Time for change at Trancas


Changes abound in Malibu, including at the Trancas shopping center, which is in for a face lift and two new eateries.

By Kim Devore / Staff Writer

You almost need a scorecard to keep track of all the dizzying changes taking place in the Malibu business community: Cook’s Family Market: out, Pavilions: in. Cosentino’s flower shop: out, Ralph Lauren: in. Clarisse Beauty Supply: out, Juicy Couture: in. Planet Blue Kids: out, Oliver Peoples: in. Champagne Bakery: out, Barrel Malibu: in. Blockbuster: out, Wachovia Bank: in. Malibu Shaman: relocated, MAC Cosmetics: in. Granita: gone. The Dume Room: history. McLean Gallery, Tops Gallery and Bernie Safire Hair Salon: all hoping to find new homes in the old Malibu Lumber location. David Geffen’s Malibu Beach Inn hotel: still undergoing renovations.

There are numerous changes on the restaurant front as well. Billionaire Larry Ellison has purchased the Windsail and PierView restaurant properties, Lino restaurant will soon become Terra, and BeauRivage is in escrow.

At the Trancas shopping center, which is situated on 10 acres at Pacific Coast Highway and Trancas Canyon, Tra di Noi’s Antonio Alessi and nightlife impresario Rande Gerber are poised to open two new eateries. Alessi’s Italian restaurant will be called Spiaggia while Gerber, who specializes in hipster hot spots, is planning a family style steakhouse.

The Malibu Planning Department has received applications for the two dining establishments plus an application for temporary housing for Joey Escobar’s karate school.

The Trancas center is currently home to HOWS Trancas Market, a coffee shop, a garden center, general store, dry cleaner and mail center.

Trancas property co-owner Dan Bercu said he doesn’t plan on changing the center’s character.

“I love the property,” Bercu told The Malibu Times. “It will remain rustic in nature.”

Unlike the owners of many of Malibu’s other shopping centers, Bercu, Gerber and Alessi are all local residents.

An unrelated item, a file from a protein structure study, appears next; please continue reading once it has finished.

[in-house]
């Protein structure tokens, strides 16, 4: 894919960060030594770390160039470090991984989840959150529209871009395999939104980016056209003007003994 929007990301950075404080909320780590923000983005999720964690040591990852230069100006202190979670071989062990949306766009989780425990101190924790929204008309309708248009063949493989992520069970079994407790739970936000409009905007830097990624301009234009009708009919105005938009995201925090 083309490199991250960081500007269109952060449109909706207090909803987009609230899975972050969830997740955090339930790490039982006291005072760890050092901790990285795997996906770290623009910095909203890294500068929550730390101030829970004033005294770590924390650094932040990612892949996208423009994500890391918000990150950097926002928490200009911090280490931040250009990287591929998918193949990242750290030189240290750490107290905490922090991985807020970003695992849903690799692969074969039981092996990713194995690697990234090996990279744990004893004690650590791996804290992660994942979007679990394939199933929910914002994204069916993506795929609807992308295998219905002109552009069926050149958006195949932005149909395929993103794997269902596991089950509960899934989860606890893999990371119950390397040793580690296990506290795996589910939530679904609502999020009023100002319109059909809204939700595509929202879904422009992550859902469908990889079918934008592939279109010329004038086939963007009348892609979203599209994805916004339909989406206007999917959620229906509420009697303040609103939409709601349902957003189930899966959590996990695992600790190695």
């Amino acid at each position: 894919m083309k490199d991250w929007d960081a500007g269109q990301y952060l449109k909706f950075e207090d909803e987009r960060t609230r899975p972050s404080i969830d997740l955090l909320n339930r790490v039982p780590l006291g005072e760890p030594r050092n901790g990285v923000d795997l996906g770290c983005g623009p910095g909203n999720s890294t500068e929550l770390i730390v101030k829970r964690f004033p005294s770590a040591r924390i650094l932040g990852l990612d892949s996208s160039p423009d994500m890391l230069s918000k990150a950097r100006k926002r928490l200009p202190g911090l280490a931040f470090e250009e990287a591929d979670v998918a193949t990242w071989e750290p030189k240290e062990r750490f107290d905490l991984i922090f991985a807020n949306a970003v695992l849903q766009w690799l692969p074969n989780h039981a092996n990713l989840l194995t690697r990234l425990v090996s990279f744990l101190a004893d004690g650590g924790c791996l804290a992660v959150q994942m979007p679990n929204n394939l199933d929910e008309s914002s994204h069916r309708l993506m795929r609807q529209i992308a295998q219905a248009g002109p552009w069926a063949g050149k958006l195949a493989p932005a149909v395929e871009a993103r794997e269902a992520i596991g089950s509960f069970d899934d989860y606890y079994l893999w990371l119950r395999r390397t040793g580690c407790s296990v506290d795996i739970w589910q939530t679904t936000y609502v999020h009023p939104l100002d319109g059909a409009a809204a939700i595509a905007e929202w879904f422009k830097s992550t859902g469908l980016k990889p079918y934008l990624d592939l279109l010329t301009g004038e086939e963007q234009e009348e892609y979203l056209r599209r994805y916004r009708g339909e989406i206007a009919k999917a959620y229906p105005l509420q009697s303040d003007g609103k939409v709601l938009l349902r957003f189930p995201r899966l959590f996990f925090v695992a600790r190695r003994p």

Bercu emphasized his commitment to the community.

“There aren’t a lot of options for independent stores,” he said. We are trying to preserve local businesses.”

Bercu’s business partner, Jim Rosenfield, said their plan for Trancas will be “low density, charming” and not be unlike their other property, the Brentwood Country Mart.

“We want to do what is appropriate to Malibu as opposed to a big development,” he said. “We want to go with the community, not against it.”

In addition to Trancas and the Brentwood Country Mart, Bercu and Rosenfield own the center used by the natural foods store Pacific Coast Greens. Bercu said the popular organic grocer would remain, but a neighboring space, previously occupied by the Malibu Mountain Gallery, may become home to a Coffee Bean & Tea Leaf or a Pinkberry yogurt shop.

As for the Trancas center, Bercu and Rosenfield will take on a major upgrade of the center’s septic system once their permits are approved. The restaurants could be in operation by the end of the year and there are plans to eventually introduce new stores. In the meantime, the Trancas owners are taking pains to reassure the community that they will reach out to independent mom and pop businesses. Said Rosenfield, “We care more about creating good public spaces and the community as opposed to just making money.”

Bercu echoed those sentiments adding, “We’re not going to be Orange County. Otherwise, everything in America will look the same with The Gap and Starbucks.”